Count One charged all of the defendants with an 18 U.S.C. § 371 conspiracy to violate the Railway Labor Act by threatening reprisal if the pilots organized, by asking the pilots for their ballots and by firing a number of them. Winston and the corporate defendants were charged on seven counts with interfering with the pilots' choice of representative and on seven counts with coercing against union membership. Each of these fourteen counts was based upon the discharge of a pilot. Appellants were convicted on all of these counts.

The Instructions to the Jury


Although Subsection Tenth of 45 U.S.C. § 152 was enacted in 1934, appellants are the first persons who have been tried criminally for violation of its provisions. The District Judge therefore had no helpful precedents to guide him and patterned his charge in the main upon one which would be appropriate in an N.L.R.A. § 8(a)(1) case, 29 U.S.C. § 158(a)(1). Unfortunately, cases decided under § 8(a)(1) do not reach the subject of criminal intent, and it was in this portion of his charge that the District Judge went astray.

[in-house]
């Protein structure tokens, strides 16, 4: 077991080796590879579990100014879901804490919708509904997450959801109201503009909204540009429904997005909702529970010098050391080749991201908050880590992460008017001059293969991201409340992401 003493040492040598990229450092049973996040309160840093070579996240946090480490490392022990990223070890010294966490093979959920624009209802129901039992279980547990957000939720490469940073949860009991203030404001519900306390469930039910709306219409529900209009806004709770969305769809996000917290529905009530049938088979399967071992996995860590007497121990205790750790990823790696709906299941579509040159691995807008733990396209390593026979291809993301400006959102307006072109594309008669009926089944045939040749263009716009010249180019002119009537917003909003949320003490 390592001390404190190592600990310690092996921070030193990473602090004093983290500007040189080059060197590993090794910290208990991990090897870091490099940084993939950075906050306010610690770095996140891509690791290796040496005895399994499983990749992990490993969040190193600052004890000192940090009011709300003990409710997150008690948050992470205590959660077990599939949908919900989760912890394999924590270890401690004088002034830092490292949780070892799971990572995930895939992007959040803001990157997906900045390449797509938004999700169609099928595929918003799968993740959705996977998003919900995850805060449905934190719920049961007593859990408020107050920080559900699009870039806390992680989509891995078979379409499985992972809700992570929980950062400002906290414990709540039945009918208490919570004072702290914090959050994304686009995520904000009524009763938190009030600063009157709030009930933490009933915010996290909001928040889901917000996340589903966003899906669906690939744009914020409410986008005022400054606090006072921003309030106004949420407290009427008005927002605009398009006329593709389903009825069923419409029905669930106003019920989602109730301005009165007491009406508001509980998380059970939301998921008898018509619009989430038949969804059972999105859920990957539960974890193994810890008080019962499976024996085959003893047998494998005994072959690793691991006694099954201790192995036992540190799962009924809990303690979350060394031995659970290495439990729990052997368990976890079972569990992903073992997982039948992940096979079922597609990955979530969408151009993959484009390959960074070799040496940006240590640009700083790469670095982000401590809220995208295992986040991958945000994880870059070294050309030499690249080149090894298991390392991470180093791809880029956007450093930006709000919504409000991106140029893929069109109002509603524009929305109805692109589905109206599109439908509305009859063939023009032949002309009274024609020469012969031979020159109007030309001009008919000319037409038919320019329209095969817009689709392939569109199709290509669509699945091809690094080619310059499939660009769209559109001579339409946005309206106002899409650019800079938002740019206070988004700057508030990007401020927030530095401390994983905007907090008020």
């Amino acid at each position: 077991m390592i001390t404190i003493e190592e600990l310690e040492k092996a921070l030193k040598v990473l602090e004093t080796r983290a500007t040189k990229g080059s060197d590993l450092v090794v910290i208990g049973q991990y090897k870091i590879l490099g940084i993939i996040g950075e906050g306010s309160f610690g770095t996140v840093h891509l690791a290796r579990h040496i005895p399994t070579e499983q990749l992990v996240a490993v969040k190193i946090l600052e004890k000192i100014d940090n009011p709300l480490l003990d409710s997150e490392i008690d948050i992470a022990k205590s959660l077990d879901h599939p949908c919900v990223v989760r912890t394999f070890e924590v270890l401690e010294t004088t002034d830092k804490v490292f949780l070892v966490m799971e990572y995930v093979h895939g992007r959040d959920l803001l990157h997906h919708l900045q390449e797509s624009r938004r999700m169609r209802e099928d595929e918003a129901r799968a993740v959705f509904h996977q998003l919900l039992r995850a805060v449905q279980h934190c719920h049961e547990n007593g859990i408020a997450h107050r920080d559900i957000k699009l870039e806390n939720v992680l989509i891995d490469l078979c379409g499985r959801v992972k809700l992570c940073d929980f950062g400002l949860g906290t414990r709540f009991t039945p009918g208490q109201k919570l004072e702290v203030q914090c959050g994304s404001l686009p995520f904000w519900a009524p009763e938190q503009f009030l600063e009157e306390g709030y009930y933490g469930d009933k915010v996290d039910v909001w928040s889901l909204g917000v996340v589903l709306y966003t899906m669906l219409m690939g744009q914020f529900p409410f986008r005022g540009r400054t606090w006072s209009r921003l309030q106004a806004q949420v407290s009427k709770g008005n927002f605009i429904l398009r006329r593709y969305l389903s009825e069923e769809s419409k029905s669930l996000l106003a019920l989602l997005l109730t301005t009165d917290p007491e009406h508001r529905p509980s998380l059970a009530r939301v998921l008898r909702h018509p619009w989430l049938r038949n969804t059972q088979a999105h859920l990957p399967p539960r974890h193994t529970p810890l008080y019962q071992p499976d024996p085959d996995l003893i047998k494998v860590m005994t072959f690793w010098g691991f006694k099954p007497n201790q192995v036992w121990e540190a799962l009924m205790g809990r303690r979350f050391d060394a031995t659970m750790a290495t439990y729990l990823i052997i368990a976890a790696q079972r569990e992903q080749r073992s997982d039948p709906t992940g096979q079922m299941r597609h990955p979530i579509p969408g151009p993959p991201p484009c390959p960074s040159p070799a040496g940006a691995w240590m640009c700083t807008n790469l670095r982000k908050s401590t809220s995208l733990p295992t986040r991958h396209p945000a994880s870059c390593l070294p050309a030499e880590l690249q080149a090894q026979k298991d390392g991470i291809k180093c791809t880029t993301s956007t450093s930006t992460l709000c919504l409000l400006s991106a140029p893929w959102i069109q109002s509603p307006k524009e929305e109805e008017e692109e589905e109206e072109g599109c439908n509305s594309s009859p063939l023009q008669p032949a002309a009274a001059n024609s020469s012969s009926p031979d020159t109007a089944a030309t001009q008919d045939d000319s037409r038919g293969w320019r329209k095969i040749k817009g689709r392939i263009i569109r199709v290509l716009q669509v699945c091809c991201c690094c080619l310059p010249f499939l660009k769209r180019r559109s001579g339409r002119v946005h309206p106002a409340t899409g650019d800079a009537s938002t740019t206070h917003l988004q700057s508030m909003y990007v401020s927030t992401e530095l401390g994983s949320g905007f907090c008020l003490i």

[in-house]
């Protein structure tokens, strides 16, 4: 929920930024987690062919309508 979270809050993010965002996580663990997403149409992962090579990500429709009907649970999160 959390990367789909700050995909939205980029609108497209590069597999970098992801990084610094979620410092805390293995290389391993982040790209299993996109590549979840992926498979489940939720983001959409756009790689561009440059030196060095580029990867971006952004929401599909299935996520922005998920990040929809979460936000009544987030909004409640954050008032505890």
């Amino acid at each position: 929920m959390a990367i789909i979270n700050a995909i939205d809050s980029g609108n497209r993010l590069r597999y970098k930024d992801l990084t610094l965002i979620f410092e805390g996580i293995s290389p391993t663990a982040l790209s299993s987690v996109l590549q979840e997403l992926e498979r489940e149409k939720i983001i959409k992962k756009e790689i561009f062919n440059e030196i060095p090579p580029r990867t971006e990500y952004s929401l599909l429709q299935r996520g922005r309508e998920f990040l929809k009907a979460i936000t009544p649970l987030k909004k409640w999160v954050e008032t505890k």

Subsection Tenth proscribes "willful" failure to comply with the Act. The District Judge, however, charged the jury that the defendants were not required to know that their conduct violated the Railway Labor Act or any other law. He said that they only needed to be conscious of what they were doing and that their conduct was willful if it was performed knowingly, intentionally, purposefully, or deliberately, wholly or partly for the purpose of thwarting the objects of the law to prohibit employers from interfering with employees' free exercise of their protected rights to choose a representative, to organize and to bargain collectively with their employer.


The District Judge also instructed the jury that, although the Act does not prohibit an employer from discharging an employee, a discharge motivated wholly or partly by intention to punish the employee or retaliate or discriminate against him for exercising a statutorily protected right is prohibited. He charged that, if an employer knowingly and intentionally discharges an employee partly because of union activities and partly because of misconduct or loss of business, there is nevertheless a violation of the law. He said that, "even if there is otherwise a good and legally sufficient reason or justification for discharging an employee, the employer, nevertheless, violates the law by doing so if an intention to interfere with, influence or coerce an employee in exercising or because he had exercised a protected right, plays any part in the Defendant's motivation." We have concluded that these portions of the charge were prejudicially erroneous.